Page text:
“I am often astounded at the parenting arrangements I see that are anything but shared.”
Longtime Fathers & Families supporter Lisa S. Ebert, JD, Director of Sponsored Programs and Research at the City University of New York, is a mother who shares parenting. Below, she tells her story.
Shared Parenting – It Should be the Norm
By Lisa S. Ebert, JD
My marriage ended almost five years ago. And of course we share the parenting of our two children equally. I say “of course’ because I can”t imagine it any other way. I am often astounded at the parenting arrangements I see that are anything but shared.
My children, like so many others in society, have had to face the pain of parents who decided to divorce. Ours wasn”t a marriage where there were loud fights or infidelity or issues of drug or alcohol use, the kinds of issues where the children, while upset at the ending of the marriage, might also welcome the respite from some of those issues.
Rather, ours was a quiet ending to a good marriage that went bad. Our marriage was mired in painful and confusing issues which, from our 20 years together, seemed to both of us insurmountable. After it ended though, I never thought of us as a broken family. I thought of us as a family in which the parents were no longer married to each other.
We divided up the assets quietly and fairly among ourselves, and we share the custody of our children 50/50. Each month requires the two of us sitting down to coordinate calendars (he travels for work, I also travel occasionally) with the following rules in mind: the kids must have 3 nights in a row in one home, and we each have an equal amount of time with them. We split costs like tutors, clothes, summer camps, birthday parties and sporting events. For vacations, splurges, and other non-necessities, we are on our own.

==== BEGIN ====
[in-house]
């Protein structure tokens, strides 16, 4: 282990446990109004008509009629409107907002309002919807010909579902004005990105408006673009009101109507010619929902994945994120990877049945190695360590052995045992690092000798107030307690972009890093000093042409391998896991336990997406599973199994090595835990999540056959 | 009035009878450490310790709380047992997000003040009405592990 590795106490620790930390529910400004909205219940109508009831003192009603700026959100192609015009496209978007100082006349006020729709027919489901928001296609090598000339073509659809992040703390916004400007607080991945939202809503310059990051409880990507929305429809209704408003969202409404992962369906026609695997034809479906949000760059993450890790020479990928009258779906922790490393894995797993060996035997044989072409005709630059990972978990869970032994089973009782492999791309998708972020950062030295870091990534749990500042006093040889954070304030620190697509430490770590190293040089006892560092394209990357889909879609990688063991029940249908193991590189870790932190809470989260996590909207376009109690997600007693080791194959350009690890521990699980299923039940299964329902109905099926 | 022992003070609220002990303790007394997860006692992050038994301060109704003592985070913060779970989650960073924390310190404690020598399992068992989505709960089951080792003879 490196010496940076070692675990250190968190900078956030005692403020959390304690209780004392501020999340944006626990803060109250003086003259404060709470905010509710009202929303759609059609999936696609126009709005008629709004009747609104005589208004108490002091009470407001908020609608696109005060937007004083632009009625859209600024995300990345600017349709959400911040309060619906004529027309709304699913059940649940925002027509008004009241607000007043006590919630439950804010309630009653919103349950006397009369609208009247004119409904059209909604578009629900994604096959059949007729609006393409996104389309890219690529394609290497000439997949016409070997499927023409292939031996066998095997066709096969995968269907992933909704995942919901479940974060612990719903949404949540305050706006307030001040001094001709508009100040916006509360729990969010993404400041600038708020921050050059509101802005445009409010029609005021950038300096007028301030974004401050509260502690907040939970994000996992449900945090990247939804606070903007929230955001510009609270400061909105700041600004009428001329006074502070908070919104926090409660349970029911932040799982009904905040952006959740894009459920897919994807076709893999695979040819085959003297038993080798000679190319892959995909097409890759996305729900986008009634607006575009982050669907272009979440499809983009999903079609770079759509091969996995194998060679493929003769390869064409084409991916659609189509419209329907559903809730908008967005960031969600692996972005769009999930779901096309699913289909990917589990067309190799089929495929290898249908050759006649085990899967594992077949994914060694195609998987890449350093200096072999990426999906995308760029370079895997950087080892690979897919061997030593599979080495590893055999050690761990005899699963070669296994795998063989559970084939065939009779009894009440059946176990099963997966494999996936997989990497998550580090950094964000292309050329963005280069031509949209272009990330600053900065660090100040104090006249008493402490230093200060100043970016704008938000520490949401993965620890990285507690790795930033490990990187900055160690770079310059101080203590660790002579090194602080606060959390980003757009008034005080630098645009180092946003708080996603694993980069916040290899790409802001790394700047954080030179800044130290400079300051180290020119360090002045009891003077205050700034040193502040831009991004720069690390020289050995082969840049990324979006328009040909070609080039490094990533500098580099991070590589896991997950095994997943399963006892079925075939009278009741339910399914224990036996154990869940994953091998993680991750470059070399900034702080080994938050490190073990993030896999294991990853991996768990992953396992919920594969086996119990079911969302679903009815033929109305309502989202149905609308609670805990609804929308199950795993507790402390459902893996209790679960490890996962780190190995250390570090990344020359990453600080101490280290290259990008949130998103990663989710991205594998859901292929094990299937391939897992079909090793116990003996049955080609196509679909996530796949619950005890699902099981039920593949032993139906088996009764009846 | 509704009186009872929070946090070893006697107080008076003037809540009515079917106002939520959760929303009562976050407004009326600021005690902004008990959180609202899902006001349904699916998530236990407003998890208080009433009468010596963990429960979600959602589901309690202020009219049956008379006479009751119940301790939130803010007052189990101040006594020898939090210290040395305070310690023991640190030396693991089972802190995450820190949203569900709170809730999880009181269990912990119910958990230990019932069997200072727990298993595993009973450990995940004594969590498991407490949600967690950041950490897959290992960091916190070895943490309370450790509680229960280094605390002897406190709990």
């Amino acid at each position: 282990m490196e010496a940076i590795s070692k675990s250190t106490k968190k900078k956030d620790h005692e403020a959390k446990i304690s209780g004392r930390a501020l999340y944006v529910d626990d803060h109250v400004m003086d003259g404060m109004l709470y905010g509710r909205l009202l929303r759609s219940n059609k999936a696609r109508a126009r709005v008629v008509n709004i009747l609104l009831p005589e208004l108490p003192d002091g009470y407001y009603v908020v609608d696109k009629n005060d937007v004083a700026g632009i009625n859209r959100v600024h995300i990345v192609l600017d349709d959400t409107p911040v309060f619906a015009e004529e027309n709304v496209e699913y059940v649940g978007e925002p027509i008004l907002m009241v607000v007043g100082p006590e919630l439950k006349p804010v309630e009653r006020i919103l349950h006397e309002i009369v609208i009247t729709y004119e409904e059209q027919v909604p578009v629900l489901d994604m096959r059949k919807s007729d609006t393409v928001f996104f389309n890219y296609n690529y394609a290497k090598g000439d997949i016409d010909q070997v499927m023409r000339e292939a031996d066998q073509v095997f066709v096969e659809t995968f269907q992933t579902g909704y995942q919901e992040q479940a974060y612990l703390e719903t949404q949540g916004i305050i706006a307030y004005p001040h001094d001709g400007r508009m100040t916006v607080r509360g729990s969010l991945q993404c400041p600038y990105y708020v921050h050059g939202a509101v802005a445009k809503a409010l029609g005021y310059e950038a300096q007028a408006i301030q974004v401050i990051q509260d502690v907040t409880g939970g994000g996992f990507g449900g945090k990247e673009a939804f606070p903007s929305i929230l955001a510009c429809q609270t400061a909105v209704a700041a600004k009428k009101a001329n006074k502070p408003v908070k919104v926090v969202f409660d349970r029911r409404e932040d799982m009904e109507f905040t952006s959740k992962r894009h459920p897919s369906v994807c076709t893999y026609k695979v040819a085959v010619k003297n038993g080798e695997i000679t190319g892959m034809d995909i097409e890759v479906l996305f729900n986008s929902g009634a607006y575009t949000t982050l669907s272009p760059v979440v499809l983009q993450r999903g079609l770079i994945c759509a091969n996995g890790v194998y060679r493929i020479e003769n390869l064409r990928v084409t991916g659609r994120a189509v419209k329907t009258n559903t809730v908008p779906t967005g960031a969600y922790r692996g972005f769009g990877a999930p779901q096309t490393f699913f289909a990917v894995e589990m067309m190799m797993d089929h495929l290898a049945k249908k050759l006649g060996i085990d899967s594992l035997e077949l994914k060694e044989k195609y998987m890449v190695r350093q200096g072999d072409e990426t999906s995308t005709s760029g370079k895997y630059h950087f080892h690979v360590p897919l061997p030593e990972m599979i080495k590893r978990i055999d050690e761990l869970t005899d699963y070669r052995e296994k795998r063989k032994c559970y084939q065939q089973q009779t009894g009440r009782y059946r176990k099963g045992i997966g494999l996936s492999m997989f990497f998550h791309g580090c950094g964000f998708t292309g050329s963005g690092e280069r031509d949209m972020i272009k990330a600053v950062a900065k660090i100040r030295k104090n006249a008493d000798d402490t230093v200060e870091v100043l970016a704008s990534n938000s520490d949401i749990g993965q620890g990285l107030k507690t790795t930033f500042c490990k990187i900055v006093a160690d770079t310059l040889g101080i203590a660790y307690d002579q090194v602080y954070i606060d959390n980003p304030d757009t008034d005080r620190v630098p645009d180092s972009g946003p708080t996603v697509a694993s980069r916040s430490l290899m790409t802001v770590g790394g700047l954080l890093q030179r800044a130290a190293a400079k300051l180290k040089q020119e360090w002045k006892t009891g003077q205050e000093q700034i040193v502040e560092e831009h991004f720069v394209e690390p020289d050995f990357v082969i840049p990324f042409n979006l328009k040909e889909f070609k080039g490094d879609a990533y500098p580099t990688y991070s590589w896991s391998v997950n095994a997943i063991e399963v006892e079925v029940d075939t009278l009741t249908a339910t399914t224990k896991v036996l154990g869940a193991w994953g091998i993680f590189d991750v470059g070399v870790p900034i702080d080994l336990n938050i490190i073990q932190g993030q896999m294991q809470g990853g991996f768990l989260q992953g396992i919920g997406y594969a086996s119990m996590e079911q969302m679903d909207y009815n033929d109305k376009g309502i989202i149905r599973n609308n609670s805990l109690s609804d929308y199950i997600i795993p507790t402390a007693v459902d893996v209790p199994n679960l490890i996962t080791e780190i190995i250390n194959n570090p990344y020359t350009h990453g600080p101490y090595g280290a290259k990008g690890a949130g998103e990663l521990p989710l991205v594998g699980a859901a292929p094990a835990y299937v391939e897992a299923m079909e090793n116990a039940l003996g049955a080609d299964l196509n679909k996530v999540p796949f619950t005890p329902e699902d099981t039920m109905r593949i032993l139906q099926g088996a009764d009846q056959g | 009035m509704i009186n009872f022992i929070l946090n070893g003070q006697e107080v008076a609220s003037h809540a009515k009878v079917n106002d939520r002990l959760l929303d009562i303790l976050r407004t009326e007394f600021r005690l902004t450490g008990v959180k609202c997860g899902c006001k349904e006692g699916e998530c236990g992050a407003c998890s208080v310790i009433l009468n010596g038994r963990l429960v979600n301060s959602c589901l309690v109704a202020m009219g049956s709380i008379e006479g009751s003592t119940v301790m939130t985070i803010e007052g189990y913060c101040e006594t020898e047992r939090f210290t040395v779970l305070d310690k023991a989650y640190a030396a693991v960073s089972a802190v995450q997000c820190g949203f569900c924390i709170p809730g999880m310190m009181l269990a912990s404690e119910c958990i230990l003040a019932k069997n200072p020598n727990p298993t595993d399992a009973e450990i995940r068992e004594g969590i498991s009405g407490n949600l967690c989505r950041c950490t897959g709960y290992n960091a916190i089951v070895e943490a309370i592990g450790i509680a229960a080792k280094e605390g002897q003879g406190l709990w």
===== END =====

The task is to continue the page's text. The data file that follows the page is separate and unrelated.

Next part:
Is it blissful? No, of course not. We sometimes have disagreements involving money, and parenting, as most parents do. Is it painful sometimes? Yes. My ex-husband and I were best friends for 20 years. Today, we hover between good acquaintances and captive co-parents. It is still difficult to hear my son”s occasional sorrow at not having both of his parents together for vacations anymore, or under the same roof for family game nights.
But we try, both of us, to make it easier on them and ourselves, in small but significant ways. We have “family nights’ occasionally, playing a board game or watching a movie. We go out to dinner together about once a month, and we share traditional celebrations (with extended families) on birthdays and Christmas morning.
Granted, this is unusual. But it works for us. And my children seem to be thriving. I think my kids have learned, through this gradual process of replacing old traditions with new ones, that they are loved and secure and have two parents who are equally devoted to them.
Anyway, it”s not heroic. It shouldn”t be newsworthy. It”s simply co-parenting–putting the needs of your children front and center stage, over your own, to help them recover as best they can from the trauma of divorce. I hope to see it become the norm. I have every confidence that it will.
To read of other mothers’ experiences sharing parenting with their ex-husbands or ex-boyfriends, click here. If you are a woman who shares parenting and would like to share your experience on our website and E-Newsletter, please tell us about it here.